Vol 13 No. 10 (2011) Issue Number 12, May 2000
Notes from the Underground
We are delighted to offer our readers an excerpt from Ronald Hutton’s new book, The Triumph of the Moon: A History of Modern Pagan Witchcraft. To readers familiar with his previous works, Pagan Religions of the Ancient British Isles and Stations of the Sun: A History of the Ritual Year in Britain, Dr Hutton needs no introduction, and new readers are sure to find his ideas provocative and entertaining. We are delighted to see such a book published by the prestigious Oxford University Press. In addition to whatever effect this work might have on the Neopagan community, it has already made its mark on academia.
The Pomegranate: Readers' Forum [+] 2-3, 55-56
Please contribute to our Readers’ Forum so that we may continue to present this valuable venue for the exchange of ideas. Letters may be edited to conserve space or to avoid repetition. Writers of published letters will have their subscriptions extended.
Finding a Folklore [+] 4-14
Wilhelm Mannhardt tended to over emphasise ancient European religions as concerned with fertility rites, and made a leap beyond the evidence to assert that they had been focused upon the concept of animating spirits of vegetation.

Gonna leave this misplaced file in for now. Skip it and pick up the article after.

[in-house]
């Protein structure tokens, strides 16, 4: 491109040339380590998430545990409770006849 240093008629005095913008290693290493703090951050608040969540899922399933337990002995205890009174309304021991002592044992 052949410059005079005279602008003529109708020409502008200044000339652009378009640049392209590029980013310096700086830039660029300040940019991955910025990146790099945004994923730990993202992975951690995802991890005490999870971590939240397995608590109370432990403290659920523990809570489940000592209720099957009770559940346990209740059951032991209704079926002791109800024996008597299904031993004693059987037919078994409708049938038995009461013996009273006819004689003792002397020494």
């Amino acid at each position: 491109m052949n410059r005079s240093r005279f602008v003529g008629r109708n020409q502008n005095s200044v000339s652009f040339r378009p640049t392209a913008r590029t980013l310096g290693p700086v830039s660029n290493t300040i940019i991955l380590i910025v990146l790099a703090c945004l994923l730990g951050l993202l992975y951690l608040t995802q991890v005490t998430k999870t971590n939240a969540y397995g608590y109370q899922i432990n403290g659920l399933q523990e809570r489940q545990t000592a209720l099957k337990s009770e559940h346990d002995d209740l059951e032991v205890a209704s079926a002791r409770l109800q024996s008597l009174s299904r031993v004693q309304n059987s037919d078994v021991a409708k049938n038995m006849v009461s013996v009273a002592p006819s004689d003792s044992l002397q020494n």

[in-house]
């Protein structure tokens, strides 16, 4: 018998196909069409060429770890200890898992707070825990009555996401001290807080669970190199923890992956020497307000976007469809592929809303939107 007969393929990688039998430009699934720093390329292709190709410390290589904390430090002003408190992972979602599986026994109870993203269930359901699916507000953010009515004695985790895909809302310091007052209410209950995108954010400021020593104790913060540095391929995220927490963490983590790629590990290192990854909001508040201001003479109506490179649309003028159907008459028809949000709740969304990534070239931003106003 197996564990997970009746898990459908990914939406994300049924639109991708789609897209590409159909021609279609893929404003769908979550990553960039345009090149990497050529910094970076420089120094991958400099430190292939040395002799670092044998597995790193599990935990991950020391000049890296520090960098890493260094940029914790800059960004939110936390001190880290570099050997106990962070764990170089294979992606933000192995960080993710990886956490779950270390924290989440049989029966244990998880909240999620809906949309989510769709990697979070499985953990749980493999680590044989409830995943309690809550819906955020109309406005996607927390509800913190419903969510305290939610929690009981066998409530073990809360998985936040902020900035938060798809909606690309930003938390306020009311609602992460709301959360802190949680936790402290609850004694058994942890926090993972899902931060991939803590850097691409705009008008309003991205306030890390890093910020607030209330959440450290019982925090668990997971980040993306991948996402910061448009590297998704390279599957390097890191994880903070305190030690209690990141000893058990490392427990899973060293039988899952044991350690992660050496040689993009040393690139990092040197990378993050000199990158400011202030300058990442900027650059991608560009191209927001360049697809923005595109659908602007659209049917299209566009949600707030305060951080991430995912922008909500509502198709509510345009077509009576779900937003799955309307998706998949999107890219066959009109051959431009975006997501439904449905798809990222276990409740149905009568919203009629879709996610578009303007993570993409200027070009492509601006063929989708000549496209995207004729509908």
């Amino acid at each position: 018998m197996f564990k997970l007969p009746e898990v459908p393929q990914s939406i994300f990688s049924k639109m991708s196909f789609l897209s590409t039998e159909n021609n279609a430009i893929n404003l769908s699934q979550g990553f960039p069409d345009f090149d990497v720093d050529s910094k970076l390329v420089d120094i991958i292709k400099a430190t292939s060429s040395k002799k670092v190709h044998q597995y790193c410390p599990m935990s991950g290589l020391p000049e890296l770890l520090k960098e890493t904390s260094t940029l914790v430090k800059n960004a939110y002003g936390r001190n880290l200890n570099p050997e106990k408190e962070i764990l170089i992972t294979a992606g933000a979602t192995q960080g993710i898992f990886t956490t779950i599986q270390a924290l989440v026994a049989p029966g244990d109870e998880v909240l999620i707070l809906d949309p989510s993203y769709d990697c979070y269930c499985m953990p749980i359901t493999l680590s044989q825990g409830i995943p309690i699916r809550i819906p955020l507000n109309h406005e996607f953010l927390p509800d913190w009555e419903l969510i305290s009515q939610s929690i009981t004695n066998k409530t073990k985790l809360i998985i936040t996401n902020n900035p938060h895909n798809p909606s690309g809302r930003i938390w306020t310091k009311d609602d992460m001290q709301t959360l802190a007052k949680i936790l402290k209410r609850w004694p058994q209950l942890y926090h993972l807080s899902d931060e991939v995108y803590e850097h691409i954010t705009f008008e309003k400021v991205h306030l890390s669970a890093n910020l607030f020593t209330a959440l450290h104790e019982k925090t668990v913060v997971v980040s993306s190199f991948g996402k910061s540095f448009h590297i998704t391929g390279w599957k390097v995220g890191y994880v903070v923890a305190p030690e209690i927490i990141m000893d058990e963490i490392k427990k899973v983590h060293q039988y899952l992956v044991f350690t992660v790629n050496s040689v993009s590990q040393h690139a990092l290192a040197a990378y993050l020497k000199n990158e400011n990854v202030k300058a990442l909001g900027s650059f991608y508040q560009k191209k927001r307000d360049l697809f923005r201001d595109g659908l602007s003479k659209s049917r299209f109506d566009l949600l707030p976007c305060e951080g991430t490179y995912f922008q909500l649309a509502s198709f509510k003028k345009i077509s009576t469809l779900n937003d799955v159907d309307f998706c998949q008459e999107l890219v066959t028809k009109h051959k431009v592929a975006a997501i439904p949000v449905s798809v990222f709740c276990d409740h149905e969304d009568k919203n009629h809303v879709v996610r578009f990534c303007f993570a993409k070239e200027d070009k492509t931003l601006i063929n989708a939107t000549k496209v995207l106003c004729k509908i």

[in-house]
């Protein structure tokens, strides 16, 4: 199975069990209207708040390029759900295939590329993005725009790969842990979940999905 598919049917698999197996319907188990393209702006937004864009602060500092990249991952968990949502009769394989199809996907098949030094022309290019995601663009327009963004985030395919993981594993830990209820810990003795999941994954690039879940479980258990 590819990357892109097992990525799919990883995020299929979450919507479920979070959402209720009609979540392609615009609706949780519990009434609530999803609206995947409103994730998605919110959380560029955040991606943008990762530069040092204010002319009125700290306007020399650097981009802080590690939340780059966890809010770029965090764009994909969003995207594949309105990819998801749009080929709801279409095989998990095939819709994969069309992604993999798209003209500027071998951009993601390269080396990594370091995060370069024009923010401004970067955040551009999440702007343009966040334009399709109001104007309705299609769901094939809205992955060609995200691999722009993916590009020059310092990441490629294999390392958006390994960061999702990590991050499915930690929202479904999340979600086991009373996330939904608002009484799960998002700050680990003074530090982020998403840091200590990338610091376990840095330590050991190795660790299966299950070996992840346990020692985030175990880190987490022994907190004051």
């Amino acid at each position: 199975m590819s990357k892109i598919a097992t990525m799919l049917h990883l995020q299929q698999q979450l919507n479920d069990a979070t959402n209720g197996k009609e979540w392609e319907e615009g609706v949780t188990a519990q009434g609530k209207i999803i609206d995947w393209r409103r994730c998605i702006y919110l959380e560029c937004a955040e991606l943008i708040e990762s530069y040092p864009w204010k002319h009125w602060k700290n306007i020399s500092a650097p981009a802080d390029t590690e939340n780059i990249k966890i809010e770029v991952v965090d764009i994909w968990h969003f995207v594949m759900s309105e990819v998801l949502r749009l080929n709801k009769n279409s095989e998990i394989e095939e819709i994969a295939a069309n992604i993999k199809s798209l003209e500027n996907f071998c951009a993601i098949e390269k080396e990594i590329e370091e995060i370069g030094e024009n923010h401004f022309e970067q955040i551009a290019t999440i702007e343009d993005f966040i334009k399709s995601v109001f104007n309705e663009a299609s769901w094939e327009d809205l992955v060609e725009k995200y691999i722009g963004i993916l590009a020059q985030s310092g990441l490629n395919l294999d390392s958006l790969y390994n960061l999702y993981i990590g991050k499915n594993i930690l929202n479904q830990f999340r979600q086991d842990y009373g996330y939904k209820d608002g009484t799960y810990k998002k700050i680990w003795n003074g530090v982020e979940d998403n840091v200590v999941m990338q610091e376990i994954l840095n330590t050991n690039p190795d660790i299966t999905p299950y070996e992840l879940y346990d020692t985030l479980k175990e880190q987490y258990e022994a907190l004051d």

In many ‘traditional’ cultures, religion and magic are not easily separated from people’s everyday existence. Today, an increasing number of people within North America are drawn to some form of earth-centred spirituality, whether as solitary practitioners or members of Neopagan circles, Wicca covens, Heathen kindreds or Druid groves. For many of these people, religion and spirituality do not form a closed category of their experience: they inform, and are formed by, events of their lives as distinct or diverse as childbirth, gardening, social protest, sexual expression, and everyday occupations of work and leisure
The Many Faces of Kali [+] 26-38
… as manifestations of the divine creative ideation, we are created in the divine image. At the same time, we carry that same creative consciousness within and use it to create our own images of divinity according to our needs or understanding
Service to the community is a hallmark of historical shamanism, in contrast to closed or private circles (such as most Wiccan circles) where psychic practice is primarily kept 'in house'.
The concept of polarity proceeds from the Golden Dawn's way of working with the masculine and feminine pillars of the Kabalistic Tree of Life, and the magicians absolute need for a balance between those influences in performing the Great Work.